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…The Mission One will change motorcycles forever?

Mission Motors Mission One

When three of the guys behind the Tesla Roadster set out to build a motorcycle, you know it’s not going to be your run of the mill bike.

And you’d be right. The Mission One from Mission Motors wants to redefine the way we think of two-wheeled transportation by creating an all-electric motorcycle that performs as good (if not better) than it looks while creating zero emissions along the way. Using a combination of lithium ion batteries, a high performance electric motor, and an onboard computer system, the Mission One is designed to go 150 miles on a single charge and top out at 150 miles per hour.

Batteries have long been the limiting factor for electric vehicles, since they’re seen as heavy, large and expensive, but with Mission One’s lithium ion batteries, the bike can be lighter, cheaper, and carry more energy, and it’ll only take 2 hours to charge between fun runs. The bike also uses a regenerative braking system to gain back some of the energy typically lost during a ride.

On the performance side of things, the electric motor means you can tap all 100 foot-pounds of torque at any time from 0-60 mph, giving you a limitless torque curve that can pull you out of any tricky turn. Ohlins forks, Ohlins shocks, Brembo brakes and Marchesini wheels round out the physical components, while a real time wireless data acquisition system ensures that the rider knows at all times exactly what’s going on at the track and on the street.

The body itself was designed by Yves Behar of Fuse Project, the man behind the Jawbone headset, so it also looks as good as it performs. With angular lines, modern materials and a sleek, futuristic silhouette, it’s like a combination of a Ducati and a KTM that work well in all the right places.

If the bike of the future is calling your name, then give Mission Motors a call, because at just $69,000 the Mission One will be going fast in more ways than one.

[Mission Motors – Mission One]

[Via: Acquire]

…BRABUS tuned the Tesla?

BRABUS Tesla

Being all-electric didn’t stopped BRABUS from getting their tuner hands on the new Tesla, but is did stopped them from making changes to the drivetrain, suspension, or even a majority of the body panels.

Instead what they focused on was gadgets and gizmos to add to the already gadget and gizmo filled ride.

Changes include a “space sound generator” that gives you the sound of a simulated V8, simulated race car, or two “futuristic soundscapes” named ‘Beam’ and ‘Warp’ when you mash the go pedal, “space lights” (better known as an underbody kit), a new rear spoiler and rear diffuser, front lip and integrated daytime running lights (stolen from Audi), and a custom-tailored BRABUS interior and tire/wheel combo.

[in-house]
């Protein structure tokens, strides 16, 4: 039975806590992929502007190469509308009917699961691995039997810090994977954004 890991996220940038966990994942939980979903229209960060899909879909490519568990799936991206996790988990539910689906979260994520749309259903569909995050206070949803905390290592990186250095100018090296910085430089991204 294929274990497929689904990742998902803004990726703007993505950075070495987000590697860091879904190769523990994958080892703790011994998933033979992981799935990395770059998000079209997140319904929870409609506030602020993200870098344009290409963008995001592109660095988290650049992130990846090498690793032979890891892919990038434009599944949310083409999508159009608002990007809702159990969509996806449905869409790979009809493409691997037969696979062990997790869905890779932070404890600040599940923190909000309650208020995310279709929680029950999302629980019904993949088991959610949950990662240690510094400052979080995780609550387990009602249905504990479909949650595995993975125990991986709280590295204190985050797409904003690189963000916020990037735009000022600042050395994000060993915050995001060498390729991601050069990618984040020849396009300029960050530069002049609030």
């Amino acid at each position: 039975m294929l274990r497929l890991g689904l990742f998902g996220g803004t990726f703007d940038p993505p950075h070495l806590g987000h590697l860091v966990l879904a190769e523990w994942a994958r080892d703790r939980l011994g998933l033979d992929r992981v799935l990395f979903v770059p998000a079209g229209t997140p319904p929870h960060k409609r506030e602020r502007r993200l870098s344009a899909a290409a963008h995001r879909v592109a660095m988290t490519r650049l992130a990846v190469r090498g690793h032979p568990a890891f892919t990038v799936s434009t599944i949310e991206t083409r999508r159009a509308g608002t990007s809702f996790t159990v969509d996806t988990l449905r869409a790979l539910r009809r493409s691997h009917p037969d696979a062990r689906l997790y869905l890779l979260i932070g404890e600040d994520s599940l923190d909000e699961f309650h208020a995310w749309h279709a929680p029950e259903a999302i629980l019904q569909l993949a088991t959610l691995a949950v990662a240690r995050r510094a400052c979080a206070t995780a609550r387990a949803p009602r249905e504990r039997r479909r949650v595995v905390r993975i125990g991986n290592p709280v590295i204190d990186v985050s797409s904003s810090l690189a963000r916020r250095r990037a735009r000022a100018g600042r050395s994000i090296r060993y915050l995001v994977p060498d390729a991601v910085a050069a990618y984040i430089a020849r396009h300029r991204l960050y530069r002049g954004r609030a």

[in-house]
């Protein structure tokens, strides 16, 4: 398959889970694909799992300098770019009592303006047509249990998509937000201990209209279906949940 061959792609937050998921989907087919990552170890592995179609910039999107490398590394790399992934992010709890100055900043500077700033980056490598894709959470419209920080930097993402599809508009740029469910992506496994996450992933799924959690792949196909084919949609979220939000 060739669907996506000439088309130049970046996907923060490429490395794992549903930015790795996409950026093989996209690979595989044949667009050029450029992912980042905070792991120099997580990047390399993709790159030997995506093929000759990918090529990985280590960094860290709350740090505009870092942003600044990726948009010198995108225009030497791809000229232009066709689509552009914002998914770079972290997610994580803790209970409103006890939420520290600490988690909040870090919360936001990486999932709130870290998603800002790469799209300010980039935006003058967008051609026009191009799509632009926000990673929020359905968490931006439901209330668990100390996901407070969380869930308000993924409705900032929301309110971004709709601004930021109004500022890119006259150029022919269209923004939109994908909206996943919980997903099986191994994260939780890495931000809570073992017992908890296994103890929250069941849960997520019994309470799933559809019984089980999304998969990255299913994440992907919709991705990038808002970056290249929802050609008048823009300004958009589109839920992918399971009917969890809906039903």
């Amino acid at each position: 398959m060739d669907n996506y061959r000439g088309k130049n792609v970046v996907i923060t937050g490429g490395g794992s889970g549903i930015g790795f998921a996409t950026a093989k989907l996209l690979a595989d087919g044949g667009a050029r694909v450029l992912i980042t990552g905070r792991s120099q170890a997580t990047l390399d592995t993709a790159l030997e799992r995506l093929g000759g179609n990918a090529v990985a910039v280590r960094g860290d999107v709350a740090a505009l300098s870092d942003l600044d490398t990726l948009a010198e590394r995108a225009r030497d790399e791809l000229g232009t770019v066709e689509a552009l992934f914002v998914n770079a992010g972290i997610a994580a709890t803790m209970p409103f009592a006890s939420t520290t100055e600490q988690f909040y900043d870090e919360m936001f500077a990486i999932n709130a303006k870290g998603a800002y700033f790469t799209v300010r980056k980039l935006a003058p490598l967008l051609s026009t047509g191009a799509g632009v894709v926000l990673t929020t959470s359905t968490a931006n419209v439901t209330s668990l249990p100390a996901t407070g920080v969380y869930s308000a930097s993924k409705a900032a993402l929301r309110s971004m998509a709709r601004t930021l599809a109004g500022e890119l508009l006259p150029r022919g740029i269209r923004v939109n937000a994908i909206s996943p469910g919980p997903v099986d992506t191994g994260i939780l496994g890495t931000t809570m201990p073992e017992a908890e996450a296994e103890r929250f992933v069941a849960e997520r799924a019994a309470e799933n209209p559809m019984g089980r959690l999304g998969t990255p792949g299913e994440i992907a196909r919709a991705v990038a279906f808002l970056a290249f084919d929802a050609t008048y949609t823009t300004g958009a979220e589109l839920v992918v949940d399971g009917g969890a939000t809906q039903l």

Apparently BRABUS felt that the Tesla was some sort of sacred ground, because this is definitely the lightest hand they’ve touched any car with, but hey, at least it’s a start.

Now bring on the widebody kits!

[BRABUS]

[Via: Jalopnik]

…It’s Tuner Tuesday: Fisker Karma?

Fisker Karma

Fisker Automotive wants to bring the sexy back to green sport car design.

With Tesla taking a sad and slow turn towards the automotive afterlife, there’s now a gaping hole in the car world for people who want to drive green, but don’t want to drive slow to do so.

Enter: Fisker

The Karma (clever) will be a four-door plug-in hybrid sports sedan, and will start at just $80,000. (I say just because technology like this doesn’t come cheap when you’re trying to debut a whole new type of transportation.)

With initial delivery scheduled for late 2009, and an estimated production run of at least 15,000, there’s definitely some hope of this thing seeing the light of day.

And if it does, what will drivers see?

Fisker Karma Interior

A sexy exterior wrapped around an even sexier interior powered by a Q DRIVE powertrain. (Q DRIVE is Fisker’s name for their plug-in hybrid technology.) Basically, a small gas engine turns a generator which charges the lithium ion battery pack which then powers the electric motor.

With this configuration, the car can be driven for up to 50 miles per day, as long as the car is then plugged in each night. By following this routine, the car then also only needs one fuel fill-up. Per year.

Will this change the face of green automotive design?

As with the Tesla, only time will tell; though I do hope that this one at least makes it into production, since we’re at going to need baby steps if there’s ever going to be hope of running towards a cleaner type of automobile.

[Fisker Automotive]

[Via: Serious Wheels]